The second nicer thing to do would be to make it easier for states to allow insurance companies to provide lower cost insurance plans. The current AHCA forces states to apply for waivers if they want to allow their residents to buy the bare-boned, major medical plans that make sense for younger and healthier people. Revenues from the sales of those kinds of plans, plus the fiscal quarantining of pre-existing condition patients via robust risk pools are much more likely to produce the less mean result of lower overall premium costs for everyone else at any age.

And the third nice thing the Senate should consider either in this bill or in a follow-up measure is to work hard to remove the barriers to entry that plague almost anyone who wants to get into the health care field. The only way to really lower health care costs and increase access are increased supply of health care and technical innovations that eliminate overhead.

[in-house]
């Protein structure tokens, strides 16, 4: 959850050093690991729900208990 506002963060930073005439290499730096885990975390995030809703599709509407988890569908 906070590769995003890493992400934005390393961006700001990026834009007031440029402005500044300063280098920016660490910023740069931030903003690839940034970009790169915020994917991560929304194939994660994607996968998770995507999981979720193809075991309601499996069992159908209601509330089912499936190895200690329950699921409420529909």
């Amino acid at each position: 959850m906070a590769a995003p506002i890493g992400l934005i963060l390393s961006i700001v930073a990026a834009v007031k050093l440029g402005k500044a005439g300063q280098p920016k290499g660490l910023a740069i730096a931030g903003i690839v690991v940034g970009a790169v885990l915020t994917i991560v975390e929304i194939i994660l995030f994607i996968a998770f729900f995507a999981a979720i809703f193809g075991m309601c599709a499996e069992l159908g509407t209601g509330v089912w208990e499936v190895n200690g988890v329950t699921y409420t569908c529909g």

Washington should move to make it less expensive to be a doctor or a nurse by eliminating repetitive regulations, making meaningful tort reform, and changing the student loan system to favor medical and nursing students who commit to filling jobs in under-served areas. Again, shoving all of that into this GOP health bill now may be a tall order, but it's a necessary path to take once the AHCA is passed.

Something President Trump and too many people in politics don't seem to understand is that government handouts aren't nice. In the case of Obamacare, the handouts did not lead to lower health insurance costs in the relatively short run and they never provided much choice.

Simply copying Obamacare's essential mistakes won't make the GOP replacement bill less mean, it'll make it meaner for the actual taxpayers who will have to pay more and more to keep it afloat.

The nice and compassionate part of the Republican efforts should focus on the risk pools, everything else shouldn't be concerned with nice or mean labels and simply go with what will work.

Commentary by Jake Novak, CNBC.com senior columnist. Follow him on Twitter @jakejakeny.

For more insight from CNBC contributors, follow @CNBCopinion on Twitter.